Yes, PCCB must fight corruption diligently, not selectively

16Jan 2020
The Guardian
Yes, PCCB must fight corruption diligently, not selectively

WHILE most of us were already beginning to forget some trouble shooting points of the past year, those who are charged with ensuring good governance are better placed to emphasize on continuity.

In that spirit Prime Minister Kassim Majaliwa has reminded the Prevention and Combating of Corruption Bureau (PCCB) to as soon as possible complete investigations on claims of embezzlement during the 2019 Uhuru Torch Race. It’s one such issue.

In the speech that was given as he opened a PCCB building in his Ruangwa home district, the premier also referred to the need to complete investigations on thefts in Agricultural Marketing Cooperative Societies (AMCOS). He cited the case of cashew nuts and sesame crops focusing on his home district, as it is among his audience that the matter was directed. The bureau will have to act.

The premier wasn’t making the point just in relation to the 2019 race and crop frauds but also made a wider note on the need to energise efforts to rein in corrupt officials. A specific point in that regard was his affirmation that in addition to PCCB conducting day to day activities, it should also implement various directives given to them by President John Magufuli at different times. It means they have a clear list of those directives, when they were given and have a work plan in that regard, as if is lacking, they will have to draw up one.

The premier in no way belittled the work the bureau is conducting, but as it is usually the case, making efforts to do a good job is one thing, and exerting oneself to the utmost is another. Routinely we are usually satisfied with having made efforts, but the wider public is unlikely to be satisfied with those efforts unless each public official actually strives for the horizon of performance. That isn’t easy as the body enjoys rest rather than effort, and is easily satisfied with what is mediocre, and at times pushing for efficiency is offensive, intrusive, etc. Still what is what senior public officials need to ensure is done.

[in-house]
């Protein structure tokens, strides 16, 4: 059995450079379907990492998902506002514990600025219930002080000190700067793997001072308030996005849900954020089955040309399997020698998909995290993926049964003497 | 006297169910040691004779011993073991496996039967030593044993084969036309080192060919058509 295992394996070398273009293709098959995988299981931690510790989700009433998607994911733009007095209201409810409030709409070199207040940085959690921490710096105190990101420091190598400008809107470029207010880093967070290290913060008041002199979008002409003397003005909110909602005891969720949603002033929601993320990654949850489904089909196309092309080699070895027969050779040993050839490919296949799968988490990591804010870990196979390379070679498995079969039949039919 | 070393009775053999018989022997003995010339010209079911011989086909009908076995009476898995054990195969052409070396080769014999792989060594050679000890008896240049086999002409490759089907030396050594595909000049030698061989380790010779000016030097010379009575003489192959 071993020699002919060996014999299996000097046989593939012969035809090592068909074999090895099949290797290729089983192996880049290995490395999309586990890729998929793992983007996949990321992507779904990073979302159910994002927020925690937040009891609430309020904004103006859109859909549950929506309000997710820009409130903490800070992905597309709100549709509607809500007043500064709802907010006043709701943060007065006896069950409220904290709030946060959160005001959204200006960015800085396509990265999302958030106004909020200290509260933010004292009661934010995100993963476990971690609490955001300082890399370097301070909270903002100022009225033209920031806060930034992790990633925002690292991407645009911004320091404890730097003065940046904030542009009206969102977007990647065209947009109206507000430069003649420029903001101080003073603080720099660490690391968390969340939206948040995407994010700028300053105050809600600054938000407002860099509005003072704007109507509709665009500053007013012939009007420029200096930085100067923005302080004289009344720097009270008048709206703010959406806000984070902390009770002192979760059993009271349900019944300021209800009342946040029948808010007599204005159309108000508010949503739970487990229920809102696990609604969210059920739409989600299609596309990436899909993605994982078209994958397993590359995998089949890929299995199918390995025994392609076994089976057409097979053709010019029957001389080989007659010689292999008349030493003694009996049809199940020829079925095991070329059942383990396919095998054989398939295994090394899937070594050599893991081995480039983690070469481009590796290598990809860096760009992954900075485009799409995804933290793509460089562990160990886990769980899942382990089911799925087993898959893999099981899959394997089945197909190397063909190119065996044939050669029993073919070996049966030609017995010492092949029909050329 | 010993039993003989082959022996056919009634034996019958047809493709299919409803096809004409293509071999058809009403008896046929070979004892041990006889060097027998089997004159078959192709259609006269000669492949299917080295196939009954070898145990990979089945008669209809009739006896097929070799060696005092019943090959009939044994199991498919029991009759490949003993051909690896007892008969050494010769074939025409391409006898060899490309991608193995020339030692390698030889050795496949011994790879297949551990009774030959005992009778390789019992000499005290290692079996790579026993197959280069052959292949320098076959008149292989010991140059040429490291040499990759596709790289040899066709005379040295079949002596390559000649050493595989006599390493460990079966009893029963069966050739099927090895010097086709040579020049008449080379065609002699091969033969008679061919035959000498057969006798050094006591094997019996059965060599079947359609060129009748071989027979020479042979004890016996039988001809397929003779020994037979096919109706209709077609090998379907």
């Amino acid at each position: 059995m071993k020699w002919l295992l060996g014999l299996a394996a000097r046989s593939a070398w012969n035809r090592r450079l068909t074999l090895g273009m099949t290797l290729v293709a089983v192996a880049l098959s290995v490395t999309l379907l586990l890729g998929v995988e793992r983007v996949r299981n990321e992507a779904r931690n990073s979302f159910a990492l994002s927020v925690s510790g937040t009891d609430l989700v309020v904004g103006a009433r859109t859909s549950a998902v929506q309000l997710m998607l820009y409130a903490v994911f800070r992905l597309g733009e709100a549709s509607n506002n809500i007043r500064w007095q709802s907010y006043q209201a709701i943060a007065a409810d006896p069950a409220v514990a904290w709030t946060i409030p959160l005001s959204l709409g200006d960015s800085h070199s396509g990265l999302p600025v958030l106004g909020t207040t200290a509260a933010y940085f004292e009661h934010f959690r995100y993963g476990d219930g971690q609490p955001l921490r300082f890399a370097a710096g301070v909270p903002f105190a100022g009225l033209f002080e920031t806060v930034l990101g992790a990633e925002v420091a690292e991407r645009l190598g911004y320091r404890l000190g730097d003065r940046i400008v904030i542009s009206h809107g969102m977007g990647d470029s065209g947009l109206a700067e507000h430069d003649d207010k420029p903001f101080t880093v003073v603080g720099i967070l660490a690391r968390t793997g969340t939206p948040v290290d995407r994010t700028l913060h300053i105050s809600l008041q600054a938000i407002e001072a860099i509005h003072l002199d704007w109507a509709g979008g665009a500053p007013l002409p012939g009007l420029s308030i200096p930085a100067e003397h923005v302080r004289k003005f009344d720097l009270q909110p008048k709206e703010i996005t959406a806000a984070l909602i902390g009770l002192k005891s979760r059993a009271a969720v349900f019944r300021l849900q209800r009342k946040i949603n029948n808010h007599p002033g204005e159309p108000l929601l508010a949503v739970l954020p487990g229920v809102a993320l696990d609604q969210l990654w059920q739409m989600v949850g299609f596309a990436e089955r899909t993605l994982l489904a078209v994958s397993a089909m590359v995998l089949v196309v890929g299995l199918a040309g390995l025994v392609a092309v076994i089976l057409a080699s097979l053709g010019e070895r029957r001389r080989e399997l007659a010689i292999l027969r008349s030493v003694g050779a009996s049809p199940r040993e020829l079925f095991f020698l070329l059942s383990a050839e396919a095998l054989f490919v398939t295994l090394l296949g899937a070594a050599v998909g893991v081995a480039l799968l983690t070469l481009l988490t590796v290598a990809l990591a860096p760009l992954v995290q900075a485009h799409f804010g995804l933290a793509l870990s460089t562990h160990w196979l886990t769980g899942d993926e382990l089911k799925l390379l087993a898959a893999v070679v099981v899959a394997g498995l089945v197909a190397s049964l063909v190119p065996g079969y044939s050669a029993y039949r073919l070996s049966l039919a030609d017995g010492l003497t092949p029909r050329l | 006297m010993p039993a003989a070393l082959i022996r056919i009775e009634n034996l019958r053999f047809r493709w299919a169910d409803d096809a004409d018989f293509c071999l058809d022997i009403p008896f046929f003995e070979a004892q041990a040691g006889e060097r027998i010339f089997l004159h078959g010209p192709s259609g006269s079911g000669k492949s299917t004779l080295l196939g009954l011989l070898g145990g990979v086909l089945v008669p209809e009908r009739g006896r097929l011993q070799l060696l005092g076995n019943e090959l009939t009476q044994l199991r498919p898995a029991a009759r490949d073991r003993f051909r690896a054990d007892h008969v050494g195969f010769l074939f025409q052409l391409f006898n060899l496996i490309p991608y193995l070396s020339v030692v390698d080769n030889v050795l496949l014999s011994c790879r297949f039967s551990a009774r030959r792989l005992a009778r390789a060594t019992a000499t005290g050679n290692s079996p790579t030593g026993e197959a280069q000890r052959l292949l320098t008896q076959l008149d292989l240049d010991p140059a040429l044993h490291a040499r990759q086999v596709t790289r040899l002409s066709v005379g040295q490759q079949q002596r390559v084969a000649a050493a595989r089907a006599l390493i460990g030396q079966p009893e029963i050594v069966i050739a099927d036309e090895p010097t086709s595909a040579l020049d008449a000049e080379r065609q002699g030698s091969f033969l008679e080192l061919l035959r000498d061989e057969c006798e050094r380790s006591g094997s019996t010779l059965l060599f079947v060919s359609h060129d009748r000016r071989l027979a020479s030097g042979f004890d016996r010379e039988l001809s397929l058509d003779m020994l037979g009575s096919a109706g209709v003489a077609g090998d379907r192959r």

For instance, the premier noted that recent research by stakeholders in the fight against corruption including Transparency International (TI), the Mo Ibrahim Foundation and Afrobarometer show that for three consecutive years Tanzania has been doing well in the war against corruption, seeking to attain good governance. But that doesn’t mean this will continue indefinitely is top officials sit in their laurels, as this is how a corruption fighting government slowly turns into indifference, if such reminders are not given, and also enforced.

There was also an idea that there is need to establish anti-corruption clubs in schools so that students understand and report on corrupt incidences they may come across. That is an input in terms of education but the wider atmosphere is more important, as behavior follows the line of least resistance, and unless top leaders are widely awake, no amount of education eliminates tendencies of corruption. Living off the sweat of others or cheating to gain is part of nature. It is something that the whole of society knows is bad but as private interest are more formidable to sentiments than public interests, despite that knowledge they will do the opposite unless they are pointedly hindered from trespassing on cardinal rules of their offices.

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